83.5% of Australians say they wouldn’t even conceive buying a property with one of their friends. However, for many single Australians, buying with a friend solves the challenge of how to get a foot on the first rung of the property ladder.
So, if you’re considering buying real estate with a friend, take our advice and cover these bases:
Use a co-ownership property agreement. This sets the ground rules from the outset and outlines what your expectations are and seriousness of the commitment. As a co-ownership agreement is a legal document, there will be clear steps to follow in a disagreement.
Determine how property costs will be shared
Have an exit strategy. Whatever can go wrong might go wrong so you need to plan for the worst and hope for the best. Things to consider are:
o What happens if one of you dies, becomes seriously ill or disabled?
o Loses their job
o Goes bankrupt
o Develops interpersonal problems with partners, friends or family
o Your property has to be sold at a loss
Choose the correct title on the property. A ‘joint tenants’ title means that, following the death of one of the borrowers, the property will automatically transfer to the co-owner and not those specified by the deceased in a will. Tenants-in-common is the other type of title whereby the death of a co-borrower results in the property rights passing onto those nominated in their will. This is the better situation for passing on assets to a spouse, relatives and dependents.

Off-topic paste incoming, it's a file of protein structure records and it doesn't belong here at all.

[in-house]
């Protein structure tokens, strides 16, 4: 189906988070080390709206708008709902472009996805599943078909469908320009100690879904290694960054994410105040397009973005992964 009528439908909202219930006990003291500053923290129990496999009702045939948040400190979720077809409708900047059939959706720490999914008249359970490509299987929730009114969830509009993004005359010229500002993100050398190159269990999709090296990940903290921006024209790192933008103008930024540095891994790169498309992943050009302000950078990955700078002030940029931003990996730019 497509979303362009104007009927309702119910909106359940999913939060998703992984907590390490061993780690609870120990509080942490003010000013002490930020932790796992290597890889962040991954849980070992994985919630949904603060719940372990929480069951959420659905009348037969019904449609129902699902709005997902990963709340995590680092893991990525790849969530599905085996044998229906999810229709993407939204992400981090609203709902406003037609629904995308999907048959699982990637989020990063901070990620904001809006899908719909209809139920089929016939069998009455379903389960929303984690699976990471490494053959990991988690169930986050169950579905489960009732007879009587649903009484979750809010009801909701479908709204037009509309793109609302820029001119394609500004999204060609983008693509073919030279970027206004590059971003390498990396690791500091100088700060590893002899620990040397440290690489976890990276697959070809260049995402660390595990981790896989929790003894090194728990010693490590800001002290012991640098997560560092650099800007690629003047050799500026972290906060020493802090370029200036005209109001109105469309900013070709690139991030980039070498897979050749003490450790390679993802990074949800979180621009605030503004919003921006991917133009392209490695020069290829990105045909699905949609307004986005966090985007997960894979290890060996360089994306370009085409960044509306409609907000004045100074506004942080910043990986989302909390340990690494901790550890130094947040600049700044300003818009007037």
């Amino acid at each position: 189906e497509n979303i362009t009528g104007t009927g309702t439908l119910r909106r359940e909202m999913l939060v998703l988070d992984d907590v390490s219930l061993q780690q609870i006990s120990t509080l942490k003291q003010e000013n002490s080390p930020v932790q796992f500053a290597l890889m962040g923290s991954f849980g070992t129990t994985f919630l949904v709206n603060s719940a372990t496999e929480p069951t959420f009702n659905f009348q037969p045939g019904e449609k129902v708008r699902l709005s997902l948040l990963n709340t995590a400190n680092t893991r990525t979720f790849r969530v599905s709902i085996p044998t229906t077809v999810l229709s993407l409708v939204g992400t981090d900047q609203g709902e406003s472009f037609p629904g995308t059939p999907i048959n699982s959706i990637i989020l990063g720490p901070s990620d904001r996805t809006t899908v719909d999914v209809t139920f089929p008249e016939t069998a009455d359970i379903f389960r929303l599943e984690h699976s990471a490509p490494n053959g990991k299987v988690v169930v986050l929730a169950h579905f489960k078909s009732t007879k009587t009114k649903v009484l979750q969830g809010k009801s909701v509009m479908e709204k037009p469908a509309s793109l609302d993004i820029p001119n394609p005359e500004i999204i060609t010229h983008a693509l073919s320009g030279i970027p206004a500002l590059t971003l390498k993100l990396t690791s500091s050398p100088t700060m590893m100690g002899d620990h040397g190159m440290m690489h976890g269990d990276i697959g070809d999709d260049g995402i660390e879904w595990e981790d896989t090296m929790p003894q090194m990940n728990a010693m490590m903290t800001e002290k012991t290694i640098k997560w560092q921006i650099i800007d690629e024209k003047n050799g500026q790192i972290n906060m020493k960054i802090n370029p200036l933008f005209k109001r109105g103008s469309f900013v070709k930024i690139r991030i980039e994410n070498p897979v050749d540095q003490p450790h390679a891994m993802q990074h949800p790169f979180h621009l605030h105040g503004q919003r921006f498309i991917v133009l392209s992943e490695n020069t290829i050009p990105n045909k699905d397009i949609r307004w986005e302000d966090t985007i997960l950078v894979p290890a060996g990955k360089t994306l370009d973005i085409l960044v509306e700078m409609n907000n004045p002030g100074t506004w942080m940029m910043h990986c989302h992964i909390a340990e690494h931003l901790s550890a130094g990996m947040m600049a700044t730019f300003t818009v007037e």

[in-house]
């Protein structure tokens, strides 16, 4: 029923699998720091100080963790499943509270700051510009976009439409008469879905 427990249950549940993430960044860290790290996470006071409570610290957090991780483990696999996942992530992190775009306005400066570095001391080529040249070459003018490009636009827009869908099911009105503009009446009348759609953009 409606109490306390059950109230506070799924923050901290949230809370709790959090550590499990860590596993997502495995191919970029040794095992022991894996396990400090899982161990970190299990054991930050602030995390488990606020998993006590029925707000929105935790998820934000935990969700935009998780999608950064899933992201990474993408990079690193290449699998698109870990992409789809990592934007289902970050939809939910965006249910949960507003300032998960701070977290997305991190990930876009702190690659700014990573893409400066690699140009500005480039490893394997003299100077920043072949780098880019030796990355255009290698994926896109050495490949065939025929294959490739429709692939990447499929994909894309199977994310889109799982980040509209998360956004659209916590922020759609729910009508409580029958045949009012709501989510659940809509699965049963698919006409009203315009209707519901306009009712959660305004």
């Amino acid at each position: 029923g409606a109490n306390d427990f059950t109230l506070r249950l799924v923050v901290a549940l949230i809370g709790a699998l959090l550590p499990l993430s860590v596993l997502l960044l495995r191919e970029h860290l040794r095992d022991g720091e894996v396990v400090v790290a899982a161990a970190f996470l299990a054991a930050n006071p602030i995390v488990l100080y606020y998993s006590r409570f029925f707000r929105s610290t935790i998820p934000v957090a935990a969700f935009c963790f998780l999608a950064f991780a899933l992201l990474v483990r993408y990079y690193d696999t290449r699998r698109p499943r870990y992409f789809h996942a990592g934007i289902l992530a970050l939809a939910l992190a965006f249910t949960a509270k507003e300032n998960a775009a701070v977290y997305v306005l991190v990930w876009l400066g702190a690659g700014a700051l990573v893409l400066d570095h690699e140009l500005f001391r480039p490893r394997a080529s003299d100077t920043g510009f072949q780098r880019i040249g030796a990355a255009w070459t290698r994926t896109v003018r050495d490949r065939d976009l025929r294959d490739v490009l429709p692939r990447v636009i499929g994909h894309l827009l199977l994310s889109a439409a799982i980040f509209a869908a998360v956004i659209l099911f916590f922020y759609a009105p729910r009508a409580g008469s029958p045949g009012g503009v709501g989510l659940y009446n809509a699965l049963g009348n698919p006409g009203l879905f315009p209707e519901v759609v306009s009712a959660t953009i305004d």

Understand how the title you choose affects your borrowing power.
Get adequate property insurance cover. You will be bound by a co-borrowing agreement so it is important that you are covered if the conditions are proscriptive during times of financial stress. Consider life insurance options, health cover, income protection and home and contents insurance